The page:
Set Up an Emergency Savings Fund
An emergency savings fund or a ‘rainy day’ fund is an essential tool to have in your finance plan. If the worst happens and you lose your job or your boiler decides to pack up, you’re going to need some cash, fast! When you’re allocating your paycheck, don’t forget to squirrel a little away for just such a ‘rainy day’.
If you set up a monthly direct debit, it will even go out of your account without you having to think about it. The average recommendation for your emergency savings fund is to have 6 – 12 months of your essential living expenses to cover you if you do lose your job. Having a financial safety net to use for if the worst happens will help you to feel more financially secure and provide you with a cushion should something go wrong in your life.
Establish Multiple Income Streams
Budgeting and saving is one thing, but how do we increase our income without changing our job? Lots of people are now turning towards setting up multiple streams of income for themselves. This idea has become particularly prevalent in the last 2 years, due to the pandemic. Whilst stuck at home, workers have diversified their financial portfolios through setting up their own companies or starting a side hustle such as selling their services freelance on short term contracts, all whilst continuing to work at their full-time day jobs.
Side hustles can provide you with a good source of additional income but you do need to ensure they don’t interfere with your full time job. Another way to earn some additional cash, could be through setting up a passive income stream, such as selling ebooks or creating an eCourse. Once you’ve produced them and set them up, they practically take care of themselves.
Review Your Finances Regularly
When it comes to looking after your finances, you can’t take a ‘one and done’ approach. Reviewing your finances on a regular basis will help to keep you on track with your spending, saving and budgeting. If big bills are mounting up or unexpected expenditure comes your way, then it’s best to tackle it head on and look at options for how you can get your finances back on track.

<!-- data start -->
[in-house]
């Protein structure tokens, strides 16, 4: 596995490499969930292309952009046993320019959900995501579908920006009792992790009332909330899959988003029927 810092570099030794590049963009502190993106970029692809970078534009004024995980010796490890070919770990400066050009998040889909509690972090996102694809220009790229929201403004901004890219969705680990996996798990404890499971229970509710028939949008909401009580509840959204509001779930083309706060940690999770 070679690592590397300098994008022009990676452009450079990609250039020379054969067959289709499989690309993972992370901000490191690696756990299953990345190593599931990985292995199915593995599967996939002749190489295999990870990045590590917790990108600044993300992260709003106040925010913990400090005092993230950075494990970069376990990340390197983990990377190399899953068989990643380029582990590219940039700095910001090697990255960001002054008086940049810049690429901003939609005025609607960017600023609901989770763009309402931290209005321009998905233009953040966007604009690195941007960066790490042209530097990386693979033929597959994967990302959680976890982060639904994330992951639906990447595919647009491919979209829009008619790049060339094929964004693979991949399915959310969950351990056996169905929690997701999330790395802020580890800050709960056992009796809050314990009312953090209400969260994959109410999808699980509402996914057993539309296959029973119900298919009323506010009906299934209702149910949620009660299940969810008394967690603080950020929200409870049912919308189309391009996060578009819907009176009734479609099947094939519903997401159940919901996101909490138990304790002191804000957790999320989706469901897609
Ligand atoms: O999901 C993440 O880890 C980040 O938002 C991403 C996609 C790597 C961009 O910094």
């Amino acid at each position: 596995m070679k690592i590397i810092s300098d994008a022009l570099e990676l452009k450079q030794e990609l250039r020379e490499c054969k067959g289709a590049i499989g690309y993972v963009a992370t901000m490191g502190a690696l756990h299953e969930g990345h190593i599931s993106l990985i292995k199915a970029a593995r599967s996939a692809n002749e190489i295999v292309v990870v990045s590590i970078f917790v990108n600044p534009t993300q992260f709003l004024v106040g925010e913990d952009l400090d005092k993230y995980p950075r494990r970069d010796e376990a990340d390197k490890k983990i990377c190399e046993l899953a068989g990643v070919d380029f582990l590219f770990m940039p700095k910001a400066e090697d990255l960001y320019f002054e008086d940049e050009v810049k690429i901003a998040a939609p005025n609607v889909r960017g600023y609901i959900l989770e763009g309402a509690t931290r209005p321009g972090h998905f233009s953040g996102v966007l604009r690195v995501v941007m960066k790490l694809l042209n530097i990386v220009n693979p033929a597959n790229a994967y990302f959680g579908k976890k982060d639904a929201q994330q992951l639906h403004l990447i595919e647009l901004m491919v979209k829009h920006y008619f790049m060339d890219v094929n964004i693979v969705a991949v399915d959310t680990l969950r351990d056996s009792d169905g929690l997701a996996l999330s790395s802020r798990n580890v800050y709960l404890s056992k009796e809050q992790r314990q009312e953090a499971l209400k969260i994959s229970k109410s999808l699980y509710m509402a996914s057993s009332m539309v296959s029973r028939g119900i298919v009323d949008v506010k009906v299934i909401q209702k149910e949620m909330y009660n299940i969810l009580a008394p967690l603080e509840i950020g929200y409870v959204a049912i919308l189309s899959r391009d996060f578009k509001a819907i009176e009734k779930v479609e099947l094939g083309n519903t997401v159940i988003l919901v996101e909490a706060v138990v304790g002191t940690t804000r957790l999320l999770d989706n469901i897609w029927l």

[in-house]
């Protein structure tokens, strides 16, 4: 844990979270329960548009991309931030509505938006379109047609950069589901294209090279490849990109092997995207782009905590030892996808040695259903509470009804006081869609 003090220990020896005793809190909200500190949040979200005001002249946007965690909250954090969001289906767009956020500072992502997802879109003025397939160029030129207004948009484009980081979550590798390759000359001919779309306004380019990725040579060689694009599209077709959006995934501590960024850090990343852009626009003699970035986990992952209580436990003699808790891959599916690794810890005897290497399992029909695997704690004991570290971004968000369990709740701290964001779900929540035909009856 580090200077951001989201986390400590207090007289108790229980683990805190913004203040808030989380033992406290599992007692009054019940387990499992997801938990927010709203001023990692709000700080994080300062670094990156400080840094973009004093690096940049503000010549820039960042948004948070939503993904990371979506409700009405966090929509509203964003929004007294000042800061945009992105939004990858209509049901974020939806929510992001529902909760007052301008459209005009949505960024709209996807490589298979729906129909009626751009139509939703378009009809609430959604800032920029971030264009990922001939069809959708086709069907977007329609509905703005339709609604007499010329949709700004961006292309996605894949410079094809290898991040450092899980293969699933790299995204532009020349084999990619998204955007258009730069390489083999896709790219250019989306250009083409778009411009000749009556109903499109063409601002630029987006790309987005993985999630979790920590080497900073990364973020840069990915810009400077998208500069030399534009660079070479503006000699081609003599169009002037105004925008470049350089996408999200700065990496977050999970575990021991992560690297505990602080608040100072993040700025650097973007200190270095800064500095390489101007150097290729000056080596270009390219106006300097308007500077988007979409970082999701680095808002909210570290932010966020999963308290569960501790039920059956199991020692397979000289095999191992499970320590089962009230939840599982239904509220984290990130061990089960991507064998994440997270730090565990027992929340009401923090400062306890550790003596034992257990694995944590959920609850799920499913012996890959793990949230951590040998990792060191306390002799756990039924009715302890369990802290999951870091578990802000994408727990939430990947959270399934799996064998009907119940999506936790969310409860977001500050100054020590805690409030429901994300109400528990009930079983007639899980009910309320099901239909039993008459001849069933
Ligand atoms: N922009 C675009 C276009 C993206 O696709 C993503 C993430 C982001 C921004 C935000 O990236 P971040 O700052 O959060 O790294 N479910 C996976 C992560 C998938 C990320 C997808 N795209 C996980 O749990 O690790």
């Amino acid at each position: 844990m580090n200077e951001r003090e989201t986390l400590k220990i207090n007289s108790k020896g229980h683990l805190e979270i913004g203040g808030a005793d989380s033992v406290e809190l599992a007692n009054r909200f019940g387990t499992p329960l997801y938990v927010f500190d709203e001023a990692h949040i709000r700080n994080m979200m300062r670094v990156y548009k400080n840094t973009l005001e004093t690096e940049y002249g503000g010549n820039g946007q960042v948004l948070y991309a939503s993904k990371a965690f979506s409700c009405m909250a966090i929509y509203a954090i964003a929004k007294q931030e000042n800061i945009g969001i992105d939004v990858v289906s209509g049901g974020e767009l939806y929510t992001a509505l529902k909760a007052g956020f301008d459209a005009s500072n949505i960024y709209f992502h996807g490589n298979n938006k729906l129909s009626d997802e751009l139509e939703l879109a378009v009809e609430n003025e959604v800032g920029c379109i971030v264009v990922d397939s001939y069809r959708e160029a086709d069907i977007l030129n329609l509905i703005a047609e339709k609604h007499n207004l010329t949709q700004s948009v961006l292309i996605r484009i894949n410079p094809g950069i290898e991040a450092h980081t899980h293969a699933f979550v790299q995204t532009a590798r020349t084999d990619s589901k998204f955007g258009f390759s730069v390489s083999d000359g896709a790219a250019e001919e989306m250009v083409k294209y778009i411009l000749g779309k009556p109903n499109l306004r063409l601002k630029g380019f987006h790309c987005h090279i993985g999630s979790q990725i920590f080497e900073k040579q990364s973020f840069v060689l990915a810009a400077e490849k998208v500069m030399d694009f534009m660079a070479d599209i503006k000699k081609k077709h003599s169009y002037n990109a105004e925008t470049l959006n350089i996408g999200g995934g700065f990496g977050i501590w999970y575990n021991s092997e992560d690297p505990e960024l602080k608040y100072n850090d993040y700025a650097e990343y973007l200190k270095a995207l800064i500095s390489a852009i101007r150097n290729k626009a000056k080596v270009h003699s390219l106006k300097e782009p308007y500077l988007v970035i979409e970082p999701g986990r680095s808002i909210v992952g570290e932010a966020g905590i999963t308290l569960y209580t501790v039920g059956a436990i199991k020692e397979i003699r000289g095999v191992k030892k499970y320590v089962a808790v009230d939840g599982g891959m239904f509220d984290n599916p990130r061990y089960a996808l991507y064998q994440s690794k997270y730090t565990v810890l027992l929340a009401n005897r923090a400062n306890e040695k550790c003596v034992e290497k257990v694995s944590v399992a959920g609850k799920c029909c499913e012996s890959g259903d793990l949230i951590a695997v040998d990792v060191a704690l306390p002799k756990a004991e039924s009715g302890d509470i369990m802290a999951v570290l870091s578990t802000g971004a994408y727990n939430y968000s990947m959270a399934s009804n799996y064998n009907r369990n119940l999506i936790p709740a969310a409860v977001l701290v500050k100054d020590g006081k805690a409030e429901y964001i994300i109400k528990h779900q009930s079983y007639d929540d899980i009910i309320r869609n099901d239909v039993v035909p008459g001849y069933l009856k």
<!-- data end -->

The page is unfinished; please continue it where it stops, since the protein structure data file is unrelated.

Set Financial Goals
Once you have a handle on your budgeting, you can start to set some long term goals for yourself. Think about where you want to be and what you want to be doing in one, five or ten years time. How can you make your money support your goals?
Set goals for your savings. Start planning for that big trip you want to take and start budgeting for it now. If you have a plan to be living in your own home in 5 years time then start saving towards that deposit as soon as you can. Make a plan and stick to it and all of your dreams will soon seem so much more achievable.
Start Planning For Your Retirement
Retirement ages have increased in the last 10 years. It currently looks as though my partner will be able to retire at 65 but for me, it’ currently 72! That’s far too late in the day in my opinion. To ensure that you can retire early and enjoy your later years, make sure that you start saving now.
State pensions are not that great so it’s wise to pay into your company pension. Review on an annual basis and top up your payments wherever you can. It’s also worth thinking about opening a private pension and squirreling some money away every month.
We hope that these finance tips will help you to start to take control of your financial health. Managing your money doesn’t need to be scary. If you budget, save and review your goals regularly, then you can start making your money work for you today so that you can have the future that you want tomorrow.